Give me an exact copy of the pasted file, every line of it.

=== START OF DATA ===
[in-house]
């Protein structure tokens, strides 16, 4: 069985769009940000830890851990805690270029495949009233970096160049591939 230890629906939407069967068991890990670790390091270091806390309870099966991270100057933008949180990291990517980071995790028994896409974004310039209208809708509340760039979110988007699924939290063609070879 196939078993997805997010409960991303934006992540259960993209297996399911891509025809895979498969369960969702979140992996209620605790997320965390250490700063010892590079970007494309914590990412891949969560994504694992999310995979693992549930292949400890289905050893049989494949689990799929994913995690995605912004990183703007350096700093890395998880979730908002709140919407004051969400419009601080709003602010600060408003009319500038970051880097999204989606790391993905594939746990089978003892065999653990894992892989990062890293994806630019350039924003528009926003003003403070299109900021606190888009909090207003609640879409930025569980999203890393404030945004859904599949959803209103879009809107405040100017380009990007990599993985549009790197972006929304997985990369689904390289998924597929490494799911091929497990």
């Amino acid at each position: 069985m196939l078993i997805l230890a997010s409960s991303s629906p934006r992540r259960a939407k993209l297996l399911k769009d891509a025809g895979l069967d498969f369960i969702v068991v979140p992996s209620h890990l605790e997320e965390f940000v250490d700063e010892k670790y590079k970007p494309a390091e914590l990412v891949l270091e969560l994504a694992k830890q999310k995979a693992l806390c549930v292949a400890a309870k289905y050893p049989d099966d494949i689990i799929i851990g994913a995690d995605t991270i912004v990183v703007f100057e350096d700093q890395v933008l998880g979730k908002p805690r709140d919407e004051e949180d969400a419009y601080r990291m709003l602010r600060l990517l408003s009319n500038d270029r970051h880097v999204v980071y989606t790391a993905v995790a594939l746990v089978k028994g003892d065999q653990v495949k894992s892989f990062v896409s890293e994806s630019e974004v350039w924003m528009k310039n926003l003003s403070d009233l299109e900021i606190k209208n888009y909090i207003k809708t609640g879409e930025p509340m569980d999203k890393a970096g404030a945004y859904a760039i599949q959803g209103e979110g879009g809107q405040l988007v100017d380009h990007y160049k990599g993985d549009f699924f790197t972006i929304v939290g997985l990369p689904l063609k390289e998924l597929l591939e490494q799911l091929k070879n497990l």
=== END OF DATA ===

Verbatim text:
[in-house]
């Protein structure tokens, strides 16, 4: 069985769009940000830890851990805690270029495949009233970096160049591939 230890629906939407069967068991890990670790390091270091806390309870099966991270100057933008949180990291990517980071995790028994896409974004310039209208809708509340760039979110988007699924939290063609070879 196939078993997805997010409960991303934006992540259960993209297996399911891509025809895979498969369960969702979140992996209620605790997320965390250490700063010892590079970007494309914590990412891949969560994504694992999310995979693992549930292949400890289905050893049989494949689990799929994913995690995605912004990183703007350096700093890395998880979730908002709140919407004051969400419009601080709003602010600060408003009319500038970051880097999204989606790391993905594939746990089978003892065999653990894992892989990062890293994806630019350039924003528009926003003003403070299109900021606190888009909090207003609640879409930025569980999203890393404030945004859904599949959803209103879009809107405040100017380009990007990599993985549009790197972006929304997985990369689904390289998924597929490494799911091929497990």
């Amino acid at each position: 069985m196939l078993i997805l230890a997010s409960s991303s629906p934006r992540r259960a939407k993209l297996l399911k769009d891509a025809g895979l069967d498969f369960i969702v068991v979140p992996s209620h890990l605790e997320e965390f940000v250490d700063e010892k670790y590079k970007p494309a390091e914590l990412v891949l270091e969560l994504a694992k830890q999310k995979a693992l806390c549930v292949a400890a309870k289905y050893p049989d099966d494949i689990i799929i851990g994913a995690d995605t991270i912004v990183v703007f100057e350096d700093q890395v933008l998880g979730k908002p805690r709140d919407e004051e949180d969400a419009y601080r990291m709003l602010r600060l990517l408003s009319n500038d270029r970051h880097v999204v980071y989606t790391a993905v995790a594939l746990v089978k028994g003892d065999q653990v495949k894992s892989f990062v896409s890293e994806s630019e974004v350039w924003m528009k310039n926003l003003s403070d009233l299109e900021i606190k209208n888009y909090i207003k809708t609640g879409e930025p509340m569980d999203k890393a970096g404030a945004y859904a760039i599949q959803g209103e979110g879009g809107q405040l988007v100017d380009h990007y160049k990599g993985d549009f699924f790197t972006i929304v939290g997985l990369p689904l063609k390289e998924l597929l591939e490494q799911l091929k070879n497990l």